Twenty years ago when I was editor of Campaign, "diversity" started to become "a thing". The subject had scarcely existed in public as late as the early 90s when the male, pale, hetero advertising establishment was scarcely challenged. It gained traction as female leaders emerged in British adland and the advent of digital gave rise to greater democratization of opinion and opportunity.
To be clear, there were female trailblazers back then: first-name legends like Christine in media, Cilla, Stevie, Amanda and MT in agency management (Danielle Barr too), Rosie and Tiger in the creative "department". Anthea Benton of Vaughan and Anthea was the female commercials director of note. Apologies to those I have overlooked, but today: Tamara Ingram, Sarah Golding, Kate Stanners, Claudine Collins, Vicki Maguire, Annette King and Philippa Brown stand on their shoulders. They would be the first to acknowledge this. The point is, given another paragraph, I could probably name the rest.
"Decades of "talking" without action enable such eye-rolling cynicism behind the lazily binary "diversity versus talent" thinking expressed so infamously here by Justin Tindall"
Two senior black faces blazed Karen Blackett and Magnus Djaba’s trail: Ray Barrett and Trevor Robinson (Jonathan Mildenhall was a pup). Executives of Asian descent? Farah Ramzan Golant, Naresh Ramchandani and the extraordinary Tarsem Singh. As for openly gay advertising folk – did I mention Jonathan was a pup? Class diversity had improved from 60s ex-officer and Oxbridge days. David Bailey, Alan Parker, Dave Trott and Trevor Beattie were working class boys (always boys) made good who became inspirations.
In which ways has today’s ad industry improved? Clearly, there are more senior women and more at most levels of the business – although creative departments are still chronically under-represented, particularly at ECD level. There was still only one woman (Dunlop) in the top ten commercials directors list - again. Events I attend today contain those same faces of colour, almost exclusively: hello, Mr Robinson. The obsession with graduates and closure of post rooms have re-established the class divide.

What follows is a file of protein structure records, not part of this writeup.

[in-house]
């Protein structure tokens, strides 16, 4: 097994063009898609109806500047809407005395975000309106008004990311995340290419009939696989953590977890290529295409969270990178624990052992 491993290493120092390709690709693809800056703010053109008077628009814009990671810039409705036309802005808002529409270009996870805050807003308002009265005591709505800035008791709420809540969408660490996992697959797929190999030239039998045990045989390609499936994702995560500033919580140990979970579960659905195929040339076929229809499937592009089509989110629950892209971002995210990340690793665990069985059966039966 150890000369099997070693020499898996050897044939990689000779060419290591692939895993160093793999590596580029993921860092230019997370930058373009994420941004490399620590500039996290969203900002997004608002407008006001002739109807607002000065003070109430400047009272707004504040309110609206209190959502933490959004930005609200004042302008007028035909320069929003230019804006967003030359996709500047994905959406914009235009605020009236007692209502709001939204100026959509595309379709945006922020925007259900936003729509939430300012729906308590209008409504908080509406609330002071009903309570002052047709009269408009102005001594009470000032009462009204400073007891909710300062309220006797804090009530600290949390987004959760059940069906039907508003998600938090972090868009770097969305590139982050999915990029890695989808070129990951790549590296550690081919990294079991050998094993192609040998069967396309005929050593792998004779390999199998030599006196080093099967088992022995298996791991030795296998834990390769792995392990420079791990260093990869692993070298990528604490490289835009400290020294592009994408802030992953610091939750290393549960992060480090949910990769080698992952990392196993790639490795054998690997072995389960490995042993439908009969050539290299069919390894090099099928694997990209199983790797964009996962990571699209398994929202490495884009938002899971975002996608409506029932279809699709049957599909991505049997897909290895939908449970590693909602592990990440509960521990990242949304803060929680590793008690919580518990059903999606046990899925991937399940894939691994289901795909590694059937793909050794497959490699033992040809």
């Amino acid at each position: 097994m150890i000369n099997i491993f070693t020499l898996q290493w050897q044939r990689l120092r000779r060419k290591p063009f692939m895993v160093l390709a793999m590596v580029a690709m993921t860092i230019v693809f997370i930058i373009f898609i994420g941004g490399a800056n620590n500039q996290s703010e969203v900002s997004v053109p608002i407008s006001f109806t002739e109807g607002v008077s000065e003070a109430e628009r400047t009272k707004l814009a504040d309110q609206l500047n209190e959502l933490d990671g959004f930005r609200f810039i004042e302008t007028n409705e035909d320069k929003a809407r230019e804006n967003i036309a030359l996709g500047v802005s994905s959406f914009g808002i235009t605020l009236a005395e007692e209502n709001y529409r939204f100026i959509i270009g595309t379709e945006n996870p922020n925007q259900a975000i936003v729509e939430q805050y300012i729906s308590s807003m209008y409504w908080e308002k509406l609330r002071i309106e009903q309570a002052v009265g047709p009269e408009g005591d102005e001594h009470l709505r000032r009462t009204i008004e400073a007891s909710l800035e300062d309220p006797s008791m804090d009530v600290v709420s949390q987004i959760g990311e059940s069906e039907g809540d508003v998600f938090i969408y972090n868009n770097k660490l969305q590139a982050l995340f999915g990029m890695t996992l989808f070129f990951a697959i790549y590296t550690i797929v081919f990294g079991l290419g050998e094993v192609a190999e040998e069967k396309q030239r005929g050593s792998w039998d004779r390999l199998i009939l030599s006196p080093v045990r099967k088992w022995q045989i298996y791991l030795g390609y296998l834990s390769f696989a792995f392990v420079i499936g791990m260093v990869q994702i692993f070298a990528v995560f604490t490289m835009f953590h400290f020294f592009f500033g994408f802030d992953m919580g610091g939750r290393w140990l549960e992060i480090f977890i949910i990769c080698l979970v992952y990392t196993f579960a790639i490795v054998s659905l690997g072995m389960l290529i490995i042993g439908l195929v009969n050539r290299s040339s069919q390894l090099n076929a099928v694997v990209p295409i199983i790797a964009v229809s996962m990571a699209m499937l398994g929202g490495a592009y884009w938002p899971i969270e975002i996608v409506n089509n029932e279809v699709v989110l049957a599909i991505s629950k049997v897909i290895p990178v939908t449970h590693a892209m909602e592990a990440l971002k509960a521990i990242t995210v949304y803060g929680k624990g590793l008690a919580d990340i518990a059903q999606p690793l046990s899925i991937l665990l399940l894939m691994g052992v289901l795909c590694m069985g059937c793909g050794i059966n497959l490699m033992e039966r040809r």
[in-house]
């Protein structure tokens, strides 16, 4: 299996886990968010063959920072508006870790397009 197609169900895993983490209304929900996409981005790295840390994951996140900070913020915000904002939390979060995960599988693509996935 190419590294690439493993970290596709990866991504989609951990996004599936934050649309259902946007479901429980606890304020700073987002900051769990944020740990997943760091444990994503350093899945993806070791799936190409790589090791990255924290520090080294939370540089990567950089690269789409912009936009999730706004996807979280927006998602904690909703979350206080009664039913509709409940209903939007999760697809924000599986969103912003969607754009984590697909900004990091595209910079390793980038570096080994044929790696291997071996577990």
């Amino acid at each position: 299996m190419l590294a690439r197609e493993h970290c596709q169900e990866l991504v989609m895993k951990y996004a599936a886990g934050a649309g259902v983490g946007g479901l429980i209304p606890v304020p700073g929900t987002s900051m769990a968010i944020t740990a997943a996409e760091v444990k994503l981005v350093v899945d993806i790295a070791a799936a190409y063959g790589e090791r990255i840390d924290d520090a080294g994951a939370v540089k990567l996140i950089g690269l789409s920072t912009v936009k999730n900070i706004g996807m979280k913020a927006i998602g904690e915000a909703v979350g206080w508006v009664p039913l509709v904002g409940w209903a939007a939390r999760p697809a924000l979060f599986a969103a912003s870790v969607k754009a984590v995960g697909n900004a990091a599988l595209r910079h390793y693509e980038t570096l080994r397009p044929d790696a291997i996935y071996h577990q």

I have to hope Tindall was actually trying to damn box-ticking, but his poor words were born of privilege
How can such uniformity still be the norm? Decades of "talking" without action enable such eye-rolling cynicism behind the lazily binary "diversity versus talent" thinking expressed so infamously here by Justin Tindall. I have to hope Tindall was actually trying to damn box-ticking, but his poor words were born of privilege. You are not "tired" if you are the marginalised on the outside trying to get in.
Advertising is scarcely alone in this regard: look at insurance or engineering. Despite endless headlines about the talent gap or skills shortage; notwithstanding the soaring number of unfilled job vacancies, which will only worsen with Brexit; or even that the career is no longer that attractive to millennials fuelled by start-up dreams - advertising still seems impenetrable.
There is not really a skills shortage, but rather an "opportunity gap". Lack of access holds so many back, not talent. Marginalisation takes many forms: ethnic minorities (especially working class), women, people who didn’t go to the right school or university, 50+ "returnees" who need their confidence rekindled. Mirror recruiting, CV apartheid and unconscious bias are all too real.
The inextricable link between the industry’s make-up and its output has been rightly called out - ad nauseam. Two decades of talking later the problems with output persist because the lack of workplace diversity remains frustratingly entrenched.
Recruiting is broken. As with insurance, the obsession with fishing in the same old graduate pools for talent is self-harming. The model genuinely needs disrupting. One new way of doing this is online mentoring: matching talent without access to power in the world of work with those within work that lack the ability to discover that talent.
So, today, National Mentoring Day, my partners and I are launching the Connect Mentors online mentoring platform, matching groups of ready "mentees" from marginalized communities with corporates full of willing mentors via a fiendish algorithm. The first clients are insurance giants, Brit and Canopius, keen to tackle head-on their industry’s "male, pale and stale" make-up. For insurance - read the opportunity gap in advertising, marketing and media. It’s long past time to stop talking and actually do something to #closethegap.
Stefano Hatfield is editorial director of Connect Mentors, which launches today, National Mentoring Day
Pictured above: The Connect Mentors team – back row: Elina Hedman, Kobby Adarawa, Ellie Camm; front row: Jessica Huie, Pippa Roden, Stefano Hatfield.